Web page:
Alternatively, proton currents can be generated through the voltage sensor domain of Drosophila
Shaker Kv channels following experimental replacement of certain conserved basic residues in the S4 segment with histidine (shown as asterisks, ). In those mutagenesis experiments, histidine was used to probe voltage-driven conformational changes. The proton currents that resulted are thought to reflect the movement of the introduced histidine from contact with the aqueous environment into the membrane electrical field during voltage-driven sensor activation, and once there to allow this titratable residue to function as a proton shuttle (Starace et al. 1997
; Starace and Bezanilla 2001
). Chemical probe studies suggest that the residue in Shaker Kv channels (lysine-380, shown as K-7 in ) that corresponds to the Hs-TPTE/TPTE2 histidine required for proton currents (histidine-207 in Hs-TPTE, shown as H-9 in ) may also move from contact with the aqueous environment into the focused electrical field during activation of the sensor domain (Elinder et al. 2001
). If similar movement also occurs in the voltage sensor of eutherian TPTE/TPTE2, where histidine has been fixed by evolution, then it could permit that residue to conduct protons across the field. Testing this suggestion will require the development of heterologous expression systems that traffic full-length Hs-TPTE/TPTE2 to the cell surface.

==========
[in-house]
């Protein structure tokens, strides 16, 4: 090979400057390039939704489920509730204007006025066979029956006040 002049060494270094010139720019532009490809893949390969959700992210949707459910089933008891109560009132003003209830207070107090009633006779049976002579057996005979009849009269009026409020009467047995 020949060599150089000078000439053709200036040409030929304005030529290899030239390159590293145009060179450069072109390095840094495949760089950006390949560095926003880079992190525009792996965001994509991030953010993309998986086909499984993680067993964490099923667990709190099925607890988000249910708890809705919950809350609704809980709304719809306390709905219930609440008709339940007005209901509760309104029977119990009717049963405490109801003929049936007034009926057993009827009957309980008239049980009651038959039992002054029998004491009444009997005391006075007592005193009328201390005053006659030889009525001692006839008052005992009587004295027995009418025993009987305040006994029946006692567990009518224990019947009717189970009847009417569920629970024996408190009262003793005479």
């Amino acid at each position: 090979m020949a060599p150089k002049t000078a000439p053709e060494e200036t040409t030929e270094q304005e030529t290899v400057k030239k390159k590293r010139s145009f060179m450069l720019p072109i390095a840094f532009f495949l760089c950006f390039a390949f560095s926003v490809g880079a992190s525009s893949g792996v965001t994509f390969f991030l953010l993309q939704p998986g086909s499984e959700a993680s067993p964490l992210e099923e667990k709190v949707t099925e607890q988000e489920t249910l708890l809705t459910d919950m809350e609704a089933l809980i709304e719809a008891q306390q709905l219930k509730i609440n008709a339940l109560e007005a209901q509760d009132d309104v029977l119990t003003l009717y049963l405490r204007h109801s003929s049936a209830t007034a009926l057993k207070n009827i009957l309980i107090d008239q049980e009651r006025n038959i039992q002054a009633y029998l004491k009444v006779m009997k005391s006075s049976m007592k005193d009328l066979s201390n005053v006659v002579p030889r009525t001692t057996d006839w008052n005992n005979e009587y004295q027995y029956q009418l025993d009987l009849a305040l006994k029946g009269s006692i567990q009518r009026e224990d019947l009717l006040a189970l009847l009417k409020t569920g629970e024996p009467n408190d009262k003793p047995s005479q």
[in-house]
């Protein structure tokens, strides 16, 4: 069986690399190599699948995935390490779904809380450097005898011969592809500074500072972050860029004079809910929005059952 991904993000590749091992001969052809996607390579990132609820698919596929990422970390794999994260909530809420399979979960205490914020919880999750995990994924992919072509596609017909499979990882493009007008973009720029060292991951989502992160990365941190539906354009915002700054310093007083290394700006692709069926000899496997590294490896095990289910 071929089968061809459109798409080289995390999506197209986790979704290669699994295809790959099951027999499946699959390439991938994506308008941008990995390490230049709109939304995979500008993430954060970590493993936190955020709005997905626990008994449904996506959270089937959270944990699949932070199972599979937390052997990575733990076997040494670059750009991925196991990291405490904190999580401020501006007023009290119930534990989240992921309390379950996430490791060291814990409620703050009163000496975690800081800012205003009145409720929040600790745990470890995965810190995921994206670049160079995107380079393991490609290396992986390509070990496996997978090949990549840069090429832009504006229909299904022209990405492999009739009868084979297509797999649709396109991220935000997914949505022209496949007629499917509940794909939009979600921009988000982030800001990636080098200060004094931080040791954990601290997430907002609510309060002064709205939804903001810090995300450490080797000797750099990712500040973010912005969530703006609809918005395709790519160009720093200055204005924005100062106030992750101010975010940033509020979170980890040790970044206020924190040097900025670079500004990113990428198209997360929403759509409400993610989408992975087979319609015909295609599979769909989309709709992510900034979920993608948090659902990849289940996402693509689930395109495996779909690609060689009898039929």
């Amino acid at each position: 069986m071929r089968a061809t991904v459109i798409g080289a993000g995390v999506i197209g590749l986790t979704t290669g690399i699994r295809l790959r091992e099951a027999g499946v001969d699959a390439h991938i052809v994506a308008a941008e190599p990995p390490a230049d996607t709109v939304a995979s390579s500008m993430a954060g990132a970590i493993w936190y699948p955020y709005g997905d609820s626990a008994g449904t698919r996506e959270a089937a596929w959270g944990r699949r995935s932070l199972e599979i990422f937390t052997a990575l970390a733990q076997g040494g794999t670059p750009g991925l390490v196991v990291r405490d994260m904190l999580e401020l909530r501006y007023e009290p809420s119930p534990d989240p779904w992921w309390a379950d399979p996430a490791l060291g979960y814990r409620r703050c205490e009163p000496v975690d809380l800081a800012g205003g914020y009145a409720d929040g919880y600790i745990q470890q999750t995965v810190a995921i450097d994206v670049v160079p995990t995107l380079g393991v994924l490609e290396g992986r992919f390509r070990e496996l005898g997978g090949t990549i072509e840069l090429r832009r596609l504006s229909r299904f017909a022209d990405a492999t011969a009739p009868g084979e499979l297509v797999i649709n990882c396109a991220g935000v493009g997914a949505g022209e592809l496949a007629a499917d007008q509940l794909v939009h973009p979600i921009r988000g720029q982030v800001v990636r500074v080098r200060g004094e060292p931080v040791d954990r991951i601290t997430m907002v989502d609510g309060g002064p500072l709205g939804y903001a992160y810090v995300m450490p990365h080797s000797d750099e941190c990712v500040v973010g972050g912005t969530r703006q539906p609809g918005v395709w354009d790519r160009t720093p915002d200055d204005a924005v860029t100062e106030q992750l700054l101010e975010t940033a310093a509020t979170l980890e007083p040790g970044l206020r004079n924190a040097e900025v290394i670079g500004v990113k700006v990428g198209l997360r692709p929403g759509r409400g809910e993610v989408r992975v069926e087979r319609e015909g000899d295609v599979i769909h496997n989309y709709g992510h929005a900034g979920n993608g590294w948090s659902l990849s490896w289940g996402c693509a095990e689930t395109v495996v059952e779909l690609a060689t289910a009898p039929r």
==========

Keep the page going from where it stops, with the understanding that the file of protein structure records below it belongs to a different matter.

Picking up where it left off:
Our results suggest that proton currents are conducted by the voltage sensors of Hs-TPTE/TPTE2 and of many eutherian orthologs. However, this current requires strongly positive membrane potentials for activation; it is first observed at > +20 mV and full activation requires > +100 mV () in the heterologous expression system used here. Mammalian TPTE has been localized in the Golgi complex in spermatogenic cells (Guipponi et al. 2001
; Tapparel et al. 2003
) and in cell lines following transfection (Guipponi et al. 2001
; Walker et al. 2001
; Wu, Dowbenko, et al. 2001
). But the membrane potential of the Golgi complex is ~0 mV (Schapiro and Grinstein 2000
; Wu, Grabe, et al. 2001
; Maeda et al. 2008
) and may not be sufficient to activate the TPTE/TPTE2 voltage sensor. Similarly, Ci-VSP, which has been reported to be a flagellar plasma membrane protein of C. intestinalis
sperm (Murata et al. 2005
), activates at membrane potentials >0 mV (Sakata et al. 2011
), whereas the plasma membrane potential in the sperm of that ascidian is ~−50 mV and may hyperpolarize to ~−100 mV in response to factors released from eggs (Izumi et al. 1999
). Finally, X. laevis
VSP1 and Xenopus tropicalis
VSP activate at ~0 mV following heterologous expression, but the membrane potential of those sperm has not been reported (Ratzan et al. 2011
). In general then, VSP/TPTE orthologs have functional voltage sensors that have been shown in some cases to regulate catalytic activity (Murata et al. 2005
; Hossain et al. 2008
; Ratzan et al. 2011
), but it is uncertain whether the membrane potential conditions required for phosphatase activation occur under physiological conditions.
In summary, we report that a histidine residue is introduced into the cytoplasmic end of the S4 segment of the TPTE voltage sensor during an early stage of the eutherian radiation. This sequence change is fixed in TPTE and paralogs in most eutherian mammals. The presence of histidine at this position permits the voltage sensor domain to conduct voltage-sensitive proton currents.